Thursday, 15 September 2011

Around The World In 80 Cuisines: Italian

(4) Italian by Alessandra Frosoni

When I think about Italian food I think about home, family, friends, sun, holidays, celebrations and traditions. Not really much to do with the food in itself, believe it or not, but much more to do with everything else that a true Italian, like myself, would associate with food; first and foremost: love!

It’s not easy to find true Italian culinary tradition around the world. Excellent, for sure, at times, but really not truly Italian. A lot of sauces (such as the famous “Alfredo”) don’t even exist in real Italian cuisine.

I love the adaptation of Italian food, though. I don’t get upset, mad or irritated, as some snobbish fellow countrymen and women would do. I am actually flattered by the incredible quantity of love and appreciation for Italian food all over the world, to the point of reinventing it, making sure that every palate, tradition, costume, language and descendant will experience it, in their own way.

When I think of Italian food, I also think about simple, organic, hand made ingredients. Tomatoes, flour, wine, vegetables (often overcooked in real Italian tradition), meat, poultry, olive oil, salt, and pepper are what produce the most tasty and elaborated end results.

True Italian food is simple in its ingredients yet complex in its creation. It builds up in the mastery of chefs and cooks, and is mainly about the combination of flavours, right cooking times, specific cooking styles and excellent raw material.

Pasta must “al dente”; meat has to be roasted, boiled or slowly cooked adding tomatoes, wine, rosemary, mint and salvia (according to the regional preferences). Vegetables, as already mentioned, if not for the traditional salad, have to be overcooked and often re-fried in the pan adding garlic, olive oil, and chilli. Vinegar is to give power to many different things: salads, fruit (strawberries), beef and other types of gently cooked meat. Garlic is a Mediterranean signature, but in Italy you sprinkle it on your bread (bruschetta), you use it for some pasta sauces or you add it to cook your vegetables, never to be chewed and swallowed but only to give that specific aroma.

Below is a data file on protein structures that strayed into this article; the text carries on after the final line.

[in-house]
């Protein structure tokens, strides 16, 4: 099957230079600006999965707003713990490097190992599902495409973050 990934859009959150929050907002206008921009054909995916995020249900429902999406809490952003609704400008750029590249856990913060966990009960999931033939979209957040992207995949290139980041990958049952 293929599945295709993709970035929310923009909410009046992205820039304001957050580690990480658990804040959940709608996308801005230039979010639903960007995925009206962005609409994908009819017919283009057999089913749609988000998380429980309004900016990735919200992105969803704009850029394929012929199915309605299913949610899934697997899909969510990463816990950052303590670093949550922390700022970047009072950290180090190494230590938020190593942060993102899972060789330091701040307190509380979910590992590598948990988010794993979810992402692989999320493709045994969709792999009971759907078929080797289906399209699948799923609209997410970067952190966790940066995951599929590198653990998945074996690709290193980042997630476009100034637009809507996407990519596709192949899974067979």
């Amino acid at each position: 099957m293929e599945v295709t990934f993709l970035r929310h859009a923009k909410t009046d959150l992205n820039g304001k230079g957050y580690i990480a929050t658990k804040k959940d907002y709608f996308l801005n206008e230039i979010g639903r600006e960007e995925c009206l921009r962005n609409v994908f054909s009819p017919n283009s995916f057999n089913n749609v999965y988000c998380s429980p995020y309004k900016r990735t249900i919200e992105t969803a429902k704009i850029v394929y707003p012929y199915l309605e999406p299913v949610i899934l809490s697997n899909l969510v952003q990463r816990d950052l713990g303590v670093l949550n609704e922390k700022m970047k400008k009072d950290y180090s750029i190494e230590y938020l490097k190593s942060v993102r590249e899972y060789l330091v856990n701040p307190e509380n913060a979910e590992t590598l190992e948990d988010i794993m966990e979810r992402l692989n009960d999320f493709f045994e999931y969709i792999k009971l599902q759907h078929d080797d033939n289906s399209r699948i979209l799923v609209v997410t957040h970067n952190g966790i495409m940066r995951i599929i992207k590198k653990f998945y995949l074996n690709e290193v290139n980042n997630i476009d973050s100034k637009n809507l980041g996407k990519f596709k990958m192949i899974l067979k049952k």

Fish is really appreciated only if fresh. It’s very strong in the regional or local cuisine of the costal areas. Boiled with a touch of olive oil and salt, deep-fried, roasted or as condiment for pasta such as linguine, spaghetti and fettuccine.

You can attempt to cook these Italian dishes at home, or you can leave it to the experts, and there are plenty to choose form in London. Forget about Carluccio’s, Bella Italia, and Strada; for true Italian food in London, try one of these restaurants.

Ciao Bella, in Bloomsbury, is excellent for the mildly retro atmosphere, the agnello alle castagne (lamb with chestnuts) and the “asparagi alla menta” (asparagus with mint).

Bocca di Lupo, in Soho, is where I have found dishes that are difficult to find in Italy itself, such as Carciofi alla giudia (artichokes as they make in Rome) and Parmigiana di melanzane (aubergine bake). The prices are medium and the flavours are incredible. It is true Italian food in a restaurant with a modern, elegant décor.

To eat an excellent pizza, baked in true Neapolitan tradition, I suggest Rossopomodoro, the Fulham branch. Oddly enough, in Italy, these restaurants are really not considered a good deal, but in London they are great (only three venues at the moment). The staff are all Italian and, as mentioned, although a bit on the expensive side, pizza is the real stuff. Made on the spot, without using measuring cups or toppings which include fruit or a strange ensemble of meats and spicy salami.

Flag image courtesy of Flickr user Ali Brohi.